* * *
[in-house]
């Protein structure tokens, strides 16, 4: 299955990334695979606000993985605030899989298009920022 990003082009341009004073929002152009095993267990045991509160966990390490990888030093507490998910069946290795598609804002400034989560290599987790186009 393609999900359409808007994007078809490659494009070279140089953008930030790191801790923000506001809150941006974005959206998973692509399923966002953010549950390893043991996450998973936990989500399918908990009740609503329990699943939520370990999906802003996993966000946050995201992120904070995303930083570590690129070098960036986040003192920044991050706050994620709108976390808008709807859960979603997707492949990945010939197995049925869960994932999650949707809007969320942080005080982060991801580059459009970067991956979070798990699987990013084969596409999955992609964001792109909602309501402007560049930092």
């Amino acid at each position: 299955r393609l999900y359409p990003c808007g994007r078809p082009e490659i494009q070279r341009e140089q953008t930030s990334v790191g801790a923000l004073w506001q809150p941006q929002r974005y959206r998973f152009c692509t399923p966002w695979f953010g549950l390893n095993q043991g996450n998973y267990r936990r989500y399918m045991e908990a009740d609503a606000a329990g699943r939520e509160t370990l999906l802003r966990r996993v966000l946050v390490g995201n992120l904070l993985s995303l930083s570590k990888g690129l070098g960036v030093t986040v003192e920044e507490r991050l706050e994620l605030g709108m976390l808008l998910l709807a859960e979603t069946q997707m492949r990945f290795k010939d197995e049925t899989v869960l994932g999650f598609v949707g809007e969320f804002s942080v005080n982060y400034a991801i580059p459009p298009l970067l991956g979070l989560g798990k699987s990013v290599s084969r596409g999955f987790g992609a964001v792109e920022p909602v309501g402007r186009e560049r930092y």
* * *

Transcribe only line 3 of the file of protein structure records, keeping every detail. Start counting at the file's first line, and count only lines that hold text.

């Amino acid at each position: 299955r393609l999900y359409p990003c808007g994007r078809p082009e490659i494009q070279r341009e140089q953008t930030s990334v790191g801790a923000l004073w506001q809150p941006q929002r974005y959206r998973f152009c692509t399923p966002w695979f953010g549950l390893n095993q043991g996450n998973y267990r936990r989500y399918m045991e908990a009740d609503a606000a329990g699943r939520e509160t370990l999906l802003r966990r996993v966000l946050v390490g995201n992120l904070l993985s995303l930083s570590k990888g690129l070098g960036v030093t986040v003192e920044e507490r991050l706050e994620l605030g709108m976390l808008l998910l709807a859960e979603t069946q997707m492949r990945f290795k010939d197995e049925t899989v869960l994932g999650f598609v949707g809007e969320f804002s942080v005080n982060y400034a991801i580059p459009p298009l970067l991956g979070l989560g798990k699987s990013v290599s084969r596409g999955f987790g992609a964001v792109e920022p909602v309501g402007r186009e560049r930092y």